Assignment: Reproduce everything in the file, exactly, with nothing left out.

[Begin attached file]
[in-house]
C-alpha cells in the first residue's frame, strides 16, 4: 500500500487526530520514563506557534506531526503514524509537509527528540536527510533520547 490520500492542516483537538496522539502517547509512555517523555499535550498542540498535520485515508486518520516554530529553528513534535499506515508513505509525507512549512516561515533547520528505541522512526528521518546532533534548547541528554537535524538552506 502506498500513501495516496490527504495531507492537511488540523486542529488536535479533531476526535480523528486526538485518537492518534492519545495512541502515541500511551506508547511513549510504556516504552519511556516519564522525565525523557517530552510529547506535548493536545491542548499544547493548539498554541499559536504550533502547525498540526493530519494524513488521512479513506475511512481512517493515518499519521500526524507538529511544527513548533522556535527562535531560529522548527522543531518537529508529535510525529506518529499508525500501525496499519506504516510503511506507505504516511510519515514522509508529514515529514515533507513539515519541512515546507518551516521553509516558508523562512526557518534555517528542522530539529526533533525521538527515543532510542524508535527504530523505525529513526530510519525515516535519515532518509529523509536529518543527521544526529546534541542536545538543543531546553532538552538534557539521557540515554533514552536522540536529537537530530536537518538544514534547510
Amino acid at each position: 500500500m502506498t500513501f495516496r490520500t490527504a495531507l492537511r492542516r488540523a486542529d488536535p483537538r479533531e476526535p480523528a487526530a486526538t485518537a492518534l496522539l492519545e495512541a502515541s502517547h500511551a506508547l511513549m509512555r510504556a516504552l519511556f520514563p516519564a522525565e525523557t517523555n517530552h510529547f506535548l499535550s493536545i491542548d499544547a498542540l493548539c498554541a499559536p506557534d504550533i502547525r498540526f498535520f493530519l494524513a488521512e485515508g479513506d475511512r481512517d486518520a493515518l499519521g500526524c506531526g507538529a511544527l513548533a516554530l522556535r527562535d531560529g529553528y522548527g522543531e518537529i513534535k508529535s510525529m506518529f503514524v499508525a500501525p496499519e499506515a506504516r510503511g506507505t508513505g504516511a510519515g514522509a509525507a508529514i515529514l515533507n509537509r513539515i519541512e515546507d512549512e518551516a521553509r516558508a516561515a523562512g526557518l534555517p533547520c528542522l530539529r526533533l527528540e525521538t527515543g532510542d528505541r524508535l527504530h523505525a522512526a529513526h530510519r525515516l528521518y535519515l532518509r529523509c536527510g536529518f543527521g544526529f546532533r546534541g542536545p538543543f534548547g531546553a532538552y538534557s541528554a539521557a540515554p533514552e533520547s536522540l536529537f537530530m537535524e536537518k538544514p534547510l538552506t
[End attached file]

[in-house]
C-alpha cells in the first residue's frame, strides 16, 4: 500500500487526530520514563506557534506531526503514524509537509527528540536527510533520547 490520500492542516483537538496522539502517547509512555517523555499535550498542540498535520485515508486518520516554530529553528513534535499506515508513505509525507512549512516561515533547520528505541522512526528521518546532533534548547541528554537535524538552506 502506498500513501495516496490527504495531507492537511488540523486542529488536535479533531476526535480523528486526538485518537492518534492519545495512541502515541500511551506508547511513549510504556516504552519511556516519564522525565525523557517530552510529547506535548493536545491542548499544547493548539498554541499559536504550533502547525498540526493530519494524513488521512479513506475511512481512517493515518499519521500526524507538529511544527513548533522556535527562535531560529522548527522543531518537529508529535510525529506518529499508525500501525496499519506504516510503511506507505504516511510519515514522509508529514515529514515533507513539515519541512515546507518551516521553509516558508523562512526557518534555517528542522530539529526533533525521538527515543532510542524508535527504530523505525529513526530510519525515516535519515532518509529523509536529518543527521544526529546534541542536545538543543531546553532538552538534557539521557540515554533514552536522540536529537537530530536537518538544514534547510
Amino acid at each position: 500500500m502506498t500513501f495516496r490520500t490527504a495531507l492537511r492542516r488540523a486542529d488536535p483537538r479533531e476526535p480523528a487526530a486526538t485518537a492518534l496522539l492519545e495512541a502515541s502517547h500511551a506508547l511513549m509512555r510504556a516504552l519511556f520514563p516519564a522525565e525523557t517523555n517530552h510529547f506535548l499535550s493536545i491542548d499544547a498542540l493548539c498554541a499559536p506557534d504550533i502547525r498540526f498535520f493530519l494524513a488521512e485515508g479513506d475511512r481512517d486518520a493515518l499519521g500526524c506531526g507538529a511544527l513548533a516554530l522556535r527562535d531560529g529553528y522548527g522543531e518537529i513534535k508529535s510525529m506518529f503514524v499508525a500501525p496499519e499506515a506504516r510503511g506507505t508513505g504516511a510519515g514522509a509525507a508529514i515529514l515533507n509537509r513539515i519541512e515546507d512549512e518551516a521553509r516558508a516561515a523562512g526557518l534555517p533547520c528542522l530539529r526533533l527528540e525521538t527515543g532510542d528505541r524508535l527504530h523505525a522512526a529513526h530510519r525515516l528521518y535519515l532518509r529523509c536527510g536529518f543527521g544526529f546532533r546534541g542536545p538543543f534548547g531546553a532538552y538534557s541528554a539521557a540515554p533514552e533520547s536522540l536529537f537530530m537535524e536537518k538544514p534547510l538552506t